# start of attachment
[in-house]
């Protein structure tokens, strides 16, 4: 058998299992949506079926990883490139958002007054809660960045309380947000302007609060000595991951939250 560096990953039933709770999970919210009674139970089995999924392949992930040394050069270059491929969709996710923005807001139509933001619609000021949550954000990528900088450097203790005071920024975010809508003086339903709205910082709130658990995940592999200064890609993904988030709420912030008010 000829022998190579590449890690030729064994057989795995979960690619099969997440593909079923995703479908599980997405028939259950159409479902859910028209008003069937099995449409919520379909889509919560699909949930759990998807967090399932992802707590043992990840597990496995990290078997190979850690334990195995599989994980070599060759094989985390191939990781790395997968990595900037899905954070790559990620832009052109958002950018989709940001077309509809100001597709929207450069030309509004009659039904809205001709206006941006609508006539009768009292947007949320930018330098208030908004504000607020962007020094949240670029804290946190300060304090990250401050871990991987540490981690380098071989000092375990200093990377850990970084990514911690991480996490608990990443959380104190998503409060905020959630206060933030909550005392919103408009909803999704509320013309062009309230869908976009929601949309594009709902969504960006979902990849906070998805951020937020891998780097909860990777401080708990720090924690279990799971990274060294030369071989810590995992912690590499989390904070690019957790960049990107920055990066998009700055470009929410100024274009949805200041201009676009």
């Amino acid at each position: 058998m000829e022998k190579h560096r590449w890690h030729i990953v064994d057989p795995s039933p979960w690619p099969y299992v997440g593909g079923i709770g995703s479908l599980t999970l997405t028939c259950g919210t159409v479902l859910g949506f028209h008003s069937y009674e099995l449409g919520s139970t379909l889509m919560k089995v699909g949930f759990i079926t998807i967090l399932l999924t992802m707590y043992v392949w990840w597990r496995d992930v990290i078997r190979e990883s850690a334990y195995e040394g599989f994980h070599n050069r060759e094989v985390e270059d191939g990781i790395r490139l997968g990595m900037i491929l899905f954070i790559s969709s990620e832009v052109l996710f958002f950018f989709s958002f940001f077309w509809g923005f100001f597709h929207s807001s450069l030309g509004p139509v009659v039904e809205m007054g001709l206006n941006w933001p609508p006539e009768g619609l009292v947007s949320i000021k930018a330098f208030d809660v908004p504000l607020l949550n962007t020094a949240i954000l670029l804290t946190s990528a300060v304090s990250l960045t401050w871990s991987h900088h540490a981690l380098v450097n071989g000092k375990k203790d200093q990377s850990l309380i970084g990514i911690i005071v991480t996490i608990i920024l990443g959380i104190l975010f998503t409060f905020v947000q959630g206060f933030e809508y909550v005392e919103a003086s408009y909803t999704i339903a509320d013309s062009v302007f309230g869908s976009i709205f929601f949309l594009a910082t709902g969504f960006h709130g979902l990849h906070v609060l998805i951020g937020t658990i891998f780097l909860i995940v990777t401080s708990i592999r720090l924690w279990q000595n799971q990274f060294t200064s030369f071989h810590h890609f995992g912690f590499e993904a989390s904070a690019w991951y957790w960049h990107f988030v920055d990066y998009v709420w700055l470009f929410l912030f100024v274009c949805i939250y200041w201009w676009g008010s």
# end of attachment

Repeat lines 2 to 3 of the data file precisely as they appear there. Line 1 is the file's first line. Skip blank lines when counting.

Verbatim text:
């Protein structure tokens, strides 16, 4: 058998299992949506079926990883490139958002007054809660960045309380947000302007609060000595991951939250 560096990953039933709770999970919210009674139970089995999924392949992930040394050069270059491929969709996710923005807001139509933001619609000021949550954000990528900088450097203790005071920024975010809508003086339903709205910082709130658990995940592999200064890609993904988030709420912030008010 000829022998190579590449890690030729064994057989795995979960690619099969997440593909079923995703479908599980997405028939259950159409479902859910028209008003069937099995449409919520379909889509919560699909949930759990998807967090399932992802707590043992990840597990496995990290078997190979850690334990195995599989994980070599060759094989985390191939990781790395997968990595900037899905954070790559990620832009052109958002950018989709940001077309509809100001597709929207450069030309509004009659039904809205001709206006941006609508006539009768009292947007949320930018330098208030908004504000607020962007020094949240670029804290946190300060304090990250401050871990991987540490981690380098071989000092375990200093990377850990970084990514911690991480996490608990990443959380104190998503409060905020959630206060933030909550005392919103408009909803999704509320013309062009309230869908976009929601949309594009709902969504960006979902990849906070998805951020937020891998780097909860990777401080708990720090924690279990799971990274060294030369071989810590995992912690590499989390904070690019957790960049990107920055990066998009700055470009929410100024274009949805200041201009676009």
């Amino acid at each position: 058998m000829e022998k190579h560096r590449w890690h030729i990953v064994d057989p795995s039933p979960w690619p099969y299992v997440g593909g079923i709770g995703s479908l599980t999970l997405t028939c259950g919210t159409v479902l859910g949506f028209h008003s069937y009674e099995l449409g919520s139970t379909l889509m919560k089995v699909g949930f759990i079926t998807i967090l399932l999924t992802m707590y043992v392949w990840w597990r496995d992930v990290i078997r190979e990883s850690a334990y195995e040394g599989f994980h070599n050069r060759e094989v985390e270059d191939g990781i790395r490139l997968g990595m900037i491929l899905f954070i790559s969709s990620e832009v052109l996710f958002f950018f989709s958002f940001f077309w509809g923005f100001f597709h929207s807001s450069l030309g509004p139509v009659v039904e809205m007054g001709l206006n941006w933001p609508p006539e009768g619609l009292v947007s949320i000021k930018a330098f208030d809660v908004p504000l607020l949550n962007t020094a949240i954000l670029l804290t946190s990528a300060v304090s990250l960045t401050w871990s991987h900088h540490a981690l380098v450097n071989g000092k375990k203790d200093q990377s850990l309380i970084g990514i911690i005071v991480t996490i608990i920024l990443g959380i104190l975010f998503t409060f905020v947000q959630g206060f933030e809508y909550v005392e919103a003086s408009y909803t999704i339903a509320d013309s062009v302007f309230g869908s976009i709205f929601f949309l594009a910082t709902g969504f960006h709130g979902l990849h906070v609060l998805i951020g937020t658990i891998f780097l909860i995940v990777t401080s708990i592999r720090l924690w279990q000595n799971q990274f060294t200064s030369f071989h810590h890609f995992g912690f590499e993904a989390s904070a690019w991951y957790w960049h990107f988030v920055d990066y998009v709420w700055l470009f929410l912030f100024v274009c949805i939250y200041w201009w676009g008010s």